AUSTIN, TEXAS - The final call out on Austin Police radios for Senior Officer Amir Abdul-Khaliq was followed by the final ride to honor a life of service for the man who's name translates to "Prince Servant to the Creator".
"They're all just regular people doing very dangerous work," said Jennifer Garza, who hurried from the service to the 12th Street bridge over I-35 to watch the procession.
The dangers police officers face is something Garza knows all too well.
"My husband worked with Amir for a long time," she said sobbing, "so this, this hits home for me."
Standing with Garza on the bridge are members of the Austin Fire Department.
"We like to show our compassion and be there for our fallen brothers," said Firefighter Tyler Murdough. "Even though he was a police officer, we're all there for each other. They support us and we support them. We're a team."
As they watch the procession, they can't help but think of how Officer Abdul-Khaliq died. He was hit by a driver while working a funeral procession and died in the hospital three days later.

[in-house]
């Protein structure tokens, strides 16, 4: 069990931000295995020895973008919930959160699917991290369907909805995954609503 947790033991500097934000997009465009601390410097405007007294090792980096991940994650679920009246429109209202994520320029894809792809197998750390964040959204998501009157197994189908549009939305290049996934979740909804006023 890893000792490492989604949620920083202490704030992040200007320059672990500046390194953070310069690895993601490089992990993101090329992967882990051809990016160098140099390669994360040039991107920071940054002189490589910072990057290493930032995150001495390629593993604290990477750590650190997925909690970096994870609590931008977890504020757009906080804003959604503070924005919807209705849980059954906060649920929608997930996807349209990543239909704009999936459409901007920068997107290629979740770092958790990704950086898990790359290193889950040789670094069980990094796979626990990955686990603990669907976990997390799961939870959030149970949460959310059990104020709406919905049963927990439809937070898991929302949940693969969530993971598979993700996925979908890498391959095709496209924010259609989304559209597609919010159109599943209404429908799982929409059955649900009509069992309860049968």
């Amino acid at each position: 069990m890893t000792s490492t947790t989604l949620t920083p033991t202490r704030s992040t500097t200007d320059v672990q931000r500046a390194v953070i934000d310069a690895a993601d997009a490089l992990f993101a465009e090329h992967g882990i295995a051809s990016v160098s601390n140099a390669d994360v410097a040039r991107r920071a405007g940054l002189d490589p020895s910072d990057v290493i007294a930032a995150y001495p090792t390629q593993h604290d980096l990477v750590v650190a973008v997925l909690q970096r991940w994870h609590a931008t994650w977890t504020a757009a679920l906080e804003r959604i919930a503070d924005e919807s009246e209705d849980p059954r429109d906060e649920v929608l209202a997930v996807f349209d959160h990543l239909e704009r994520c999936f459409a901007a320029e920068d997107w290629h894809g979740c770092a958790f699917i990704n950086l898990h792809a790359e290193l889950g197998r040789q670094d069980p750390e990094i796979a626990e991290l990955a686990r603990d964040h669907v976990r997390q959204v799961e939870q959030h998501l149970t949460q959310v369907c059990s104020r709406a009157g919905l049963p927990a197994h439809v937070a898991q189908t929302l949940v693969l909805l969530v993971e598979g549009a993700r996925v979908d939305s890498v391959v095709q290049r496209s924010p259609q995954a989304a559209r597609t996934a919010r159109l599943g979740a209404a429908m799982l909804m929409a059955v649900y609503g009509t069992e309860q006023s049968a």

"Sometimes it's more dangerous for us to be on the streets at a traffic collision than it is for us to be in an actual building fire just cause people are distracted nowadays with cell phones," said Murdough.
"My husband also does police funeral escorts and he was in a similar accident," added Garza.
Abdul-Khaliq is the first Austin Police officer to die from injuries sustained while performing a funeral escort. Garza said she hopes drivers will now take heed and caution.
"I've seen it myself when people cut into a procession and they're not even part of it but they want to, they want to skip traffic too. Austin's bad with traffic. So they weave in and weave out and that is so dangerous for the advancing officer in a funeral procession," Garza said.
She added people who are in processions should not change their minds and jump out and is hopeful lawmakers will take action.
"I think people need to be aware of the danger and I think laws need to be changed. I would love to see an Amir law," Garza said.
Abdul-Khaliq was a U.S. Marine Corps veteran and served with the Austin Police Department for 17 years. He is survived by his five children.
(© 2016 KVUE)